Recently, Dr. Robert Ford (formerly U.S. Agency for International Development’s top spatial data scientist, currently with Loma Linda University) was lamenting the lack of progress in satellite data distribution and access in Honduras, especially after his positive experience with U.S. government-sponsored post-Hurricane Mitch activities in 1998 that had raised awareness throughout the Central American governments and academic communities. “In spite of all our success with the aftermath of Hurricane Mitch, the combination of government secrecy and aggressive commercial monopoly seekers is creating tremendous barriers for getting satellite data to the affected agriculture, academic, and NGO communities,” he suggested during a recent field trip to Tegucigalpa, Honduras. “The grass roots utilization of these data is where the real difference is made.”

More recently in Pakistan, government censors reportedly forced U.N. and international aid agencies to remove from their websites imagery of the earthquake- impacted area, all in contradiction to the “Principles Relating to Remote Sensing of the Earth from Outer Space” (U.N. resolution 41/65 of December 3, 1986) under United Nations Space Law, and other stated international policies (Nature; 2005). While this represents a most egregious case of censorship, Pakistan is certainly not alone. Its neighbor India is likewise paranoid and actively censors access and distribution of satellite imagery for their territory, even post-tsunami. India and Pakistan’s Ministries of Defense dictate the use of satellite information, placing humanitarian uses of satellite information in low orbit on their lists.

So what is being done? Dialog has been ongoing for the past five years within the U.N. community, with inroads being made through the efforts of the U.N. Office of Outer Space Affairs (Vienna, Austria), the U.N. Interagency Steering Committee for Disaster Reduction, and the U.N. Geographic Information Working Group (comprising UNHCR, UNDP, UNITAR, UNESCO, WHO, UNEP, WFP, FAO, and OCHA). The formation of websites for ReliefWeb ( and UNOSAT, as well as the International Charter on Space and Major Disasters, represent demonstrable progress. One year ago, a series of workshops and meetings led to the Kobe International Disaster Reduction meeting where more dialog occurred, but again concrete and universal commitments were lacking. Today, the real application needs in refugee management and armed conflicts are for satellite and spatial data, which are unavailable to the majority of agents in the field and remain mired down within bureaucratic inertia — effectively a censoring situation that has stymied the most enterprising U.N. champions.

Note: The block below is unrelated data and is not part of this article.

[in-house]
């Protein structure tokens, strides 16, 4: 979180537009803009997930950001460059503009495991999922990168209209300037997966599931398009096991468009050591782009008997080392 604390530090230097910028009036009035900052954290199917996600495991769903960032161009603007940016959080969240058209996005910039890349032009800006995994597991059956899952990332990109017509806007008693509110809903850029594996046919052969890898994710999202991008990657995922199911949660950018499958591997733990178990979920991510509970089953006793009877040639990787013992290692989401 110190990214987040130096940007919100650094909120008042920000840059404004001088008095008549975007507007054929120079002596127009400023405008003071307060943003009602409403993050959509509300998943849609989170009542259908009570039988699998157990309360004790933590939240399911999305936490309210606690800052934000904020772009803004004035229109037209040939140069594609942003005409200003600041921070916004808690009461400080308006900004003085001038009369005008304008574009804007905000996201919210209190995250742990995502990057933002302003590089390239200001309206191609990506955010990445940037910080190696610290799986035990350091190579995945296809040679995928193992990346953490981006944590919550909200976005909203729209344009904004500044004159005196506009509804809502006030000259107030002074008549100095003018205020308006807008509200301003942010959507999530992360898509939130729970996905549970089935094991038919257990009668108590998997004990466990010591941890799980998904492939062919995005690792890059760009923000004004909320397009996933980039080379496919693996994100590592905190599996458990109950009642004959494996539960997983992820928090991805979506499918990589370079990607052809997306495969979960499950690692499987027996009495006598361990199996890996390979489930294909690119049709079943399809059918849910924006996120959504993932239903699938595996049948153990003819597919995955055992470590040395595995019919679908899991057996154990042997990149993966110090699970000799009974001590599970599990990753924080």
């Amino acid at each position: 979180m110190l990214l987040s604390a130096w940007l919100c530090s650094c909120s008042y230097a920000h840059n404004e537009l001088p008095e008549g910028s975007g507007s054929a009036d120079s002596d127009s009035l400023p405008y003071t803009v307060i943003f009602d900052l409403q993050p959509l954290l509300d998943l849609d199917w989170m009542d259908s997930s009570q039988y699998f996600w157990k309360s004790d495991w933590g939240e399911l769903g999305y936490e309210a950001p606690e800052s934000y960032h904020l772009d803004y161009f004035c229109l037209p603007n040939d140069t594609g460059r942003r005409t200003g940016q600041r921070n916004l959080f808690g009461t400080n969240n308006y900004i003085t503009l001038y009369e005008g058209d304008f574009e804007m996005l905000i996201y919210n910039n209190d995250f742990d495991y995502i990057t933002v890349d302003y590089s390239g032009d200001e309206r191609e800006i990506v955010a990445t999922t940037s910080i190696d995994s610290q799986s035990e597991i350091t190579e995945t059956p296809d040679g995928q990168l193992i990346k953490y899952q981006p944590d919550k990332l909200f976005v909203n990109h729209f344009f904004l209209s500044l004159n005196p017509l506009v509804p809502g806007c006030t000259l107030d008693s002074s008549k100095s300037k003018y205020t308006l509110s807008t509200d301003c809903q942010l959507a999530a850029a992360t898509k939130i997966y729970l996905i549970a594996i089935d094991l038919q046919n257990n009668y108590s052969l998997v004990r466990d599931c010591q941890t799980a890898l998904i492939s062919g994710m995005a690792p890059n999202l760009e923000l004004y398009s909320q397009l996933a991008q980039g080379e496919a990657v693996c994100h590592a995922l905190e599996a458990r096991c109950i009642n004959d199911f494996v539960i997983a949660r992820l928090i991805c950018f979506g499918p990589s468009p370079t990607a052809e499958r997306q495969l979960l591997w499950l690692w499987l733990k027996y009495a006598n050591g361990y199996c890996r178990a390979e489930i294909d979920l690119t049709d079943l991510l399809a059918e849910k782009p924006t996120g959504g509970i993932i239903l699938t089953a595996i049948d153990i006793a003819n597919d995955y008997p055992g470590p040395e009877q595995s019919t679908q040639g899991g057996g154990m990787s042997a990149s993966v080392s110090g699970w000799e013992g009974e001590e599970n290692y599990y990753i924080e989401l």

pull quote: The agencies and the people in the field actually doing the work who need satellite imagery to properly coordinate their field work during emergencies still can't get to this information in a timely manner.

What about the Global Earth Observation System of Systems? GEOSS offers long-term potential, but its membership is limited to nation state members, not international relief agencies. Also the governance issues for GEOSS data sharing have a long way to go to reach maturation or operational implementation (see Imaging Notes, Fall 2005). This top-down approach suggests that it may be a long time before demonstrable changes at grass root levels are achieved. In the meantime, in place of government leadership, Type II partnerships such as the Global Connection Project formed by Google, National Geographic, NASA, and Carnegie Mellon University have begun providing selective imagery useful to field operatives via the Web. These are not operational programs but are effective nevertheless as ad hoc contributions valuable to many relief organizations lacking either the budget or the expertise to obtain accurate field maps for their humanitarian efforts.

How much better will we be in providing critical field maps for the next humanitarian crises? The good news is that enterprising Type II partnerships appear to be helping fill the void for some humanitarian fieldwork. The bad news is twofold—satellite censorship is getting more complex under authoritarian regimes and commercial monopolies, and the democratic nations are not making up the difference.